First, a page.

India’s biggest cultural street festival that opened yesterday, has an eclectic line-up of arts, crafts and literature events, among others.
As you enter the familiar confines of the city’s most popular open-air exhibition, Kala Ghoda Arts Festival 2019 (KGAF) you are greeted with a life-sized Pegasus, frozen in his iconic rearing stance. But the Kala Ghoda twin of this mythical, winged stallion is markedly different because, for one, this Pegasus has seven heads, which a plaque tells us stands for the seven islands of Mumbai. His taut, rippling hide is covered with symbols associated with Gandhi’s principles and the colour of his skin changes from black to white as our gaze moves from hoof to head. This Se7en Headed Pegasus stands for ‘Kala’ Ghoda’s promise to embrace change and novelty as it completes 20 years and gallops into the future.
To underscore KGAF’s two-decade run, the theme for this year is A Measure of Time – a theme that invites visitors to take a retrospective peek at the festival’s existence. Along with celebrating its 20-year long run, the art festival also tips its hat to Mahatma Gandhi, whose 150th birth anniversary coincided with the festival’s opening day. “We started in 1919, so this is the 20th year and we are very excited about it. So it’s a bit of a retrospective. We are also celebrating 150 years of Gandhi and so we will have talks, book readings, film screenings and exhibits dedicated to him,” says Nicole Mody, festival director of KGAF 2019. “We also have a very cool visual arts exhibition on the 20 years of Kala Ghoda at the Jehangir Art Gallery. One of the installations here is a map of the festival, where festival brochures from 1919 onwards are on display. The maps in these brochures show how the festival has grown, from the number of venues to the size and scope,” she adds.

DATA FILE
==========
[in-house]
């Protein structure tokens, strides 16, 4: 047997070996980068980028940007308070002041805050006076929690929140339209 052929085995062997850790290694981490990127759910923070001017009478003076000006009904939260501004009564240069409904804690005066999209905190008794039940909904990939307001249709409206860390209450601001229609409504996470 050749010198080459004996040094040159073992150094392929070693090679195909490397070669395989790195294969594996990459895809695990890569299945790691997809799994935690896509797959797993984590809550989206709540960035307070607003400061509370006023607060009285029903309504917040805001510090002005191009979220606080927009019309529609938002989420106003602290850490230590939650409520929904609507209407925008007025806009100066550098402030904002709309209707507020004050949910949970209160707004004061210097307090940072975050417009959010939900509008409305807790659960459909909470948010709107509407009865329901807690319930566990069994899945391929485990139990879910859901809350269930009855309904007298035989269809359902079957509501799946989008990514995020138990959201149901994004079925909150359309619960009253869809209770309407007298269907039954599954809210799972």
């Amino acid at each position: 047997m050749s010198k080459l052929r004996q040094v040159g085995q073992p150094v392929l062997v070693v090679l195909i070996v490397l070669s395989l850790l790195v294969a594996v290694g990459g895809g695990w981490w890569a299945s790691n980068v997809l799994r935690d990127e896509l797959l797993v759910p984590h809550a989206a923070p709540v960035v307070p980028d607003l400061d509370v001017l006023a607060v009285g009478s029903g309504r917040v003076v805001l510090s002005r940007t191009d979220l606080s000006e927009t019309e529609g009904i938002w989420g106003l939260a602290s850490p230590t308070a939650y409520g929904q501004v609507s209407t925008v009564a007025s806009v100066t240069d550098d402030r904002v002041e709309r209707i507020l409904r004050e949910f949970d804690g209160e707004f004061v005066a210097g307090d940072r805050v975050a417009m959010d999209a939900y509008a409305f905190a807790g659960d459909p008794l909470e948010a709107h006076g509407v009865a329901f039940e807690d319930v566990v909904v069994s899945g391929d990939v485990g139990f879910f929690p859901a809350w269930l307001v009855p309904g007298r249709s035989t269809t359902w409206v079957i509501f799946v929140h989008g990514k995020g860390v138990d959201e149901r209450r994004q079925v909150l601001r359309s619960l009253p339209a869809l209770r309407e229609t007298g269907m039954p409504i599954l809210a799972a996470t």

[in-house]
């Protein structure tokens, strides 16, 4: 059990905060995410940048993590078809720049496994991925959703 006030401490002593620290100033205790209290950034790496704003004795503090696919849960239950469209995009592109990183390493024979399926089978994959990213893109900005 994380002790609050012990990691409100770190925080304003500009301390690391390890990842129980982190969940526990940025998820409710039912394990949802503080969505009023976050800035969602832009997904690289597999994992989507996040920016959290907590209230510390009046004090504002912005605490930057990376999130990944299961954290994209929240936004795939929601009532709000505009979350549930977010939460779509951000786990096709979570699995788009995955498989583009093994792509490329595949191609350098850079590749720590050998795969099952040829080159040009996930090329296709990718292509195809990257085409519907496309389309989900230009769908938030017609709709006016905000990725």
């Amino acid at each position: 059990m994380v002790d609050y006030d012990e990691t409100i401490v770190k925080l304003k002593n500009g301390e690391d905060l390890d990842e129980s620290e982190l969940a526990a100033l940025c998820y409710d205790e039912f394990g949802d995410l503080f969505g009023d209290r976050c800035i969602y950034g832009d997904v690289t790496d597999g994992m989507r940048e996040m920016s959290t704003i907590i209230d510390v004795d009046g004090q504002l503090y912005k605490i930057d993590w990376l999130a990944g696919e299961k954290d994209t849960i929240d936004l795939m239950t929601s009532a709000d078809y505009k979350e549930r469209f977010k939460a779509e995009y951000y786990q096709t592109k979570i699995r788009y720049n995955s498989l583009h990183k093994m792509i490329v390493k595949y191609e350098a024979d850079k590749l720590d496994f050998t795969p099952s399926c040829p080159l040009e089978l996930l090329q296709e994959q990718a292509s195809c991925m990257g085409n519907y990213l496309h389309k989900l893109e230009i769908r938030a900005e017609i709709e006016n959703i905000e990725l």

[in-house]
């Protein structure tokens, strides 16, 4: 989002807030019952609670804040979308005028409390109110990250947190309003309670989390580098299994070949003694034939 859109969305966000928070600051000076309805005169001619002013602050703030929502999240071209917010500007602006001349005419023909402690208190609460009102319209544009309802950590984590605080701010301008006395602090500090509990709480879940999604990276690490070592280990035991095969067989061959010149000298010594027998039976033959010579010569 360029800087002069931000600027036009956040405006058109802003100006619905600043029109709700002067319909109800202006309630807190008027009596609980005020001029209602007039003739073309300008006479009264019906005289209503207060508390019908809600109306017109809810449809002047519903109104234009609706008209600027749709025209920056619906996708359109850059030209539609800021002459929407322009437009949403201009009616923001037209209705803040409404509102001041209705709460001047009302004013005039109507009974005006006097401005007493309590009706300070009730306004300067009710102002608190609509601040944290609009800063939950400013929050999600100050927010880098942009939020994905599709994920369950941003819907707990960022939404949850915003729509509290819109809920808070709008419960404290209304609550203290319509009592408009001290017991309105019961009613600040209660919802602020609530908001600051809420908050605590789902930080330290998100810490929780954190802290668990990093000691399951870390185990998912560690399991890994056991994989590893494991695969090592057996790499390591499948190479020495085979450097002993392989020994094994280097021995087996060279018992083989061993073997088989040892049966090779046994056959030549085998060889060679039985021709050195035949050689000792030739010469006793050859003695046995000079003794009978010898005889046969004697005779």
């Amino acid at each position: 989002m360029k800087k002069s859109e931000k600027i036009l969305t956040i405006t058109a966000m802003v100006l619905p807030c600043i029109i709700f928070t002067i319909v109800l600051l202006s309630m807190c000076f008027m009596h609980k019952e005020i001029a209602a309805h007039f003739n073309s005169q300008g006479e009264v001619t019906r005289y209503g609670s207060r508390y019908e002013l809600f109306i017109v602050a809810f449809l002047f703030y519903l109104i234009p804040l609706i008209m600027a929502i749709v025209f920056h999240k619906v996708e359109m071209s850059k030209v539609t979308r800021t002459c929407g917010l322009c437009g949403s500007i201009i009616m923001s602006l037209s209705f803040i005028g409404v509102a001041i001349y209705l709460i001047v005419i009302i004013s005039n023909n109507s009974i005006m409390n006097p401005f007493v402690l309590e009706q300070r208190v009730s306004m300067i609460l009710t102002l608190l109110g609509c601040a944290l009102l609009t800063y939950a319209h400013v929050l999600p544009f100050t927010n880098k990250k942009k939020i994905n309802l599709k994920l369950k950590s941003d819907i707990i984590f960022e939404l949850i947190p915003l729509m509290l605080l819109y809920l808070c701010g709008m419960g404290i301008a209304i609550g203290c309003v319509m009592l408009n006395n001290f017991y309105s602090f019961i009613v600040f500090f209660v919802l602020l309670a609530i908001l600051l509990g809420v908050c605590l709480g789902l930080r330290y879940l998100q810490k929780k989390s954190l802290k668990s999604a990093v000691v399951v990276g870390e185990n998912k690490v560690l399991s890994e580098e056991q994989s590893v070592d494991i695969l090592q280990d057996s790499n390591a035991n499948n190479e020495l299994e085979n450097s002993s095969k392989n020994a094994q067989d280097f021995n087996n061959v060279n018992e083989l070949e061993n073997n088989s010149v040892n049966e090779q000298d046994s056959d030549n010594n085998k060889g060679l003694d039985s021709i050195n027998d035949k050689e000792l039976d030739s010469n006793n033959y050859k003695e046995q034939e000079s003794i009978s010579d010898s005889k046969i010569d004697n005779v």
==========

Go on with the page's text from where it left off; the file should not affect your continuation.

Each of the exhibits at the other venues too embodies the festival’s theme. The Kala Ghoda and symbols of time are ubiquitous. Several larger-than-life installations of the iconic horse are fitted with coloured glass panels, the idea being to capture the vivacity of the city and the multiplicity of perspectives. One sees several markers of time too, like hourglasses, both miniscule and mammoth, a giant naval bell, wheels and clocks. Another recurring motif is colourful yarn, which symbolizes both unity and diversity. The exhibitions also pay tribute to institutions in the city that have supported the festival, like Jehangir Art Gallery, Watson’s Hotel, NGMA and several others.
Interactive exhibits encourage visitors to leave behind a thought or take and make their mark on the exhibition. As always, the exhibition is lined with a stream of stalls, each selling wares that capture curiosity and imagination. Another staple is the variety of concerts, workshops and activities lined up at venues all over South Mumbai, right up to the 10th of February.
Though a KGAF regular might feel that the installations this year are slightly repetitive and lack the grandeur and scale the festival is known to showcase, the hemming in of creativity could perhaps be because of the nostalgic nature of the theme. But even if the installations fail to evoke jaw-drops and gasps, the exhibition is still worth a visit, even if just to be jostled around by enthusiastic, camera-toting visitors who invariably rub off some their enthusiasm on to you.